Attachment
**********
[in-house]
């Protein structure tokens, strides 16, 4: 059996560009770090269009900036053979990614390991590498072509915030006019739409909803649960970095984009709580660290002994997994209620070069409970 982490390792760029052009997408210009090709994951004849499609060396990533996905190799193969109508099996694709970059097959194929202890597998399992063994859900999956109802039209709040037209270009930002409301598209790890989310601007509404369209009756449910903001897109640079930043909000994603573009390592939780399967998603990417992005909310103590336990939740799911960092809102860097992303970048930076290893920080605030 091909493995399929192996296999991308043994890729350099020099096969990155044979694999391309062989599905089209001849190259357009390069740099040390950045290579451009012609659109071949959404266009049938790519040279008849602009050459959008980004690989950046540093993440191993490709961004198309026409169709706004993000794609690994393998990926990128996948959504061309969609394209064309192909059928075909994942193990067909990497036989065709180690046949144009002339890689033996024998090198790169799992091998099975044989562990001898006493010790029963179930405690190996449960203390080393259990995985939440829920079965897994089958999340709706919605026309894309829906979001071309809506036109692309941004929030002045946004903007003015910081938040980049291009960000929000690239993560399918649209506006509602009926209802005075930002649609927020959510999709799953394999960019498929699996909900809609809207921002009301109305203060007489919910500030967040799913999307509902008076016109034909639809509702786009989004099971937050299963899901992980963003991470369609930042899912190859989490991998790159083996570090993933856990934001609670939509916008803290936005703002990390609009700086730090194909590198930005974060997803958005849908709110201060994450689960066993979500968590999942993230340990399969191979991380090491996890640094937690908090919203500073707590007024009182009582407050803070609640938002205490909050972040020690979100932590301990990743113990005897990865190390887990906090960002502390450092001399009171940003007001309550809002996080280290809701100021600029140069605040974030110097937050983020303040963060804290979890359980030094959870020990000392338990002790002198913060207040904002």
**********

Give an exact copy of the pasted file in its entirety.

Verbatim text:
[in-house]
């Protein structure tokens, strides 16, 4: 059996560009770090269009900036053979990614390991590498072509915030006019739409909803649960970095984009709580660290002994997994209620070069409970 982490390792760029052009997408210009090709994951004849499609060396990533996905190799193969109508099996694709970059097959194929202890597998399992063994859900999956109802039209709040037209270009930002409301598209790890989310601007509404369209009756449910903001897109640079930043909000994603573009390592939780399967998603990417992005909310103590336990939740799911960092809102860097992303970048930076290893920080605030 091909493995399929192996296999991308043994890729350099020099096969990155044979694999391309062989599905089209001849190259357009390069740099040390950045290579451009012609659109071949959404266009049938790519040279008849602009050459959008980004690989950046540093993440191993490709961004198309026409169709706004993000794609690994393998990926990128996948959504061309969609394209064309192909059928075909994942193990067909990497036989065709180690046949144009002339890689033996024998090198790169799992091998099975044989562990001898006493010790029963179930405690190996449960203390080393259990995985939440829920079965897994089958999340709706919605026309894309829906979001071309809506036109692309941004929030002045946004903007003015910081938040980049291009960000929000690239993560399918649209506006509602009926209802005075930002649609927020959510999709799953394999960019498929699996909900809609809207921002009301109305203060007489919910500030967040799913999307509902008076016109034909639809509702786009989004099971937050299963899901992980963003991470369609930042899912190859989490991998790159083996570090993933856990934001609670939509916008803290936005703002990390609009700086730090194909590198930005974060997803958005849908709110201060994450689960066993979500968590999942993230340990399969191979991380090491996890640094937690908090919203500073707590007024009182009582407050803070609640938002205490909050972040020690979100932590301990990743113990005897990865190390887990906090960002502390450092001399009171940003007001309550809002996080280290809701100021600029140069605040974030110097937050983020303040963060804290979890359980030094959870020990000392338990002790002198913060207040904002």